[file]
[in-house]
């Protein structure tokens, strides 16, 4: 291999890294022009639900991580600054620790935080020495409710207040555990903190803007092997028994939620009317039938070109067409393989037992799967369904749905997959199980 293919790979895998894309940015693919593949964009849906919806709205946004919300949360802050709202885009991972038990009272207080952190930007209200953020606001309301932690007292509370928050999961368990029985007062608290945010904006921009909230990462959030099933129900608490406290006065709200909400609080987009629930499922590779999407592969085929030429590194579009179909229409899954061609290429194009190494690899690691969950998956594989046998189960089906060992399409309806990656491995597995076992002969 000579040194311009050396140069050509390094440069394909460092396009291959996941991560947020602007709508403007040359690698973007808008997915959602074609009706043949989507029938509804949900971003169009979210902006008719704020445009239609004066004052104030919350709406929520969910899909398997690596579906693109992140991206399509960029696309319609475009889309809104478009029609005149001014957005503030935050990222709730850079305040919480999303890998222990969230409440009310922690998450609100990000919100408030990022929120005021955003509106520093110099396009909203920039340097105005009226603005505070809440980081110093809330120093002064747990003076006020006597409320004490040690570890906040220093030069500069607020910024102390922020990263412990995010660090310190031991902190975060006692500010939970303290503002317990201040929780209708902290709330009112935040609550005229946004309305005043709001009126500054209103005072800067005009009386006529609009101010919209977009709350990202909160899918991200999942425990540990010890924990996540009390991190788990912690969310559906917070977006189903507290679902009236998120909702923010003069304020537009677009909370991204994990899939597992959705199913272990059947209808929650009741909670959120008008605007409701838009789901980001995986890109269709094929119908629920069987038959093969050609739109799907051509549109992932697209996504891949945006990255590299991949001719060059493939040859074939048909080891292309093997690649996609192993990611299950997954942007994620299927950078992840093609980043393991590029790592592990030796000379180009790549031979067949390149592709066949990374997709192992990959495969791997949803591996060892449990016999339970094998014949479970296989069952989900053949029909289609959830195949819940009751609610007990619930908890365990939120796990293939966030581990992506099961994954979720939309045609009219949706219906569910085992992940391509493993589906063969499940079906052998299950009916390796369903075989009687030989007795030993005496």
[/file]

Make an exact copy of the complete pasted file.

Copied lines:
[in-house]
């Protein structure tokens, strides 16, 4: 291999890294022009639900991580600054620790935080020495409710207040555990903190803007092997028994939620009317039938070109067409393989037992799967369904749905997959199980 293919790979895998894309940015693919593949964009849906919806709205946004919300949360802050709202885009991972038990009272207080952190930007209200953020606001309301932690007292509370928050999961368990029985007062608290945010904006921009909230990462959030099933129900608490406290006065709200909400609080987009629930499922590779999407592969085929030429590194579009179909229409899954061609290429194009190494690899690691969950998956594989046998189960089906060992399409309806990656491995597995076992002969 000579040194311009050396140069050509390094440069394909460092396009291959996941991560947020602007709508403007040359690698973007808008997915959602074609009706043949989507029938509804949900971003169009979210902006008719704020445009239609004066004052104030919350709406929520969910899909398997690596579906693109992140991206399509960029696309319609475009889309809104478009029609005149001014957005503030935050990222709730850079305040919480999303890998222990969230409440009310922690998450609100990000919100408030990022929120005021955003509106520093110099396009909203920039340097105005009226603005505070809440980081110093809330120093002064747990003076006020006597409320004490040690570890906040220093030069500069607020910024102390922020990263412990995010660090310190031991902190975060006692500010939970303290503002317990201040929780209708902290709330009112935040609550005229946004309305005043709001009126500054209103005072800067005009009386006529609009101010919209977009709350990202909160899918991200999942425990540990010890924990996540009390991190788990912690969310559906917070977006189903507290679902009236998120909702923010003069304020537009677009909370991204994990899939597992959705199913272990059947209808929650009741909670959120008008605007409701838009789901980001995986890109269709094929119908629920069987038959093969050609739109799907051509549109992932697209996504891949945006990255590299991949001719060059493939040859074939048909080891292309093997690649996609192993990611299950997954942007994620299927950078992840093609980043393991590029790592592990030796000379180009790549031979067949390149592709066949990374997709192992990959495969791997949803591996060892449990016999339970094998014949479970296989069952989900053949029909289609959830195949819940009751609610007990619930908890365990939120796990293939966030581990992506099961994954979720939309045609009219949706219906569910085992992940391509493993589906063969499940079906052998299950009916390796369903075989009687030989007795030993005496």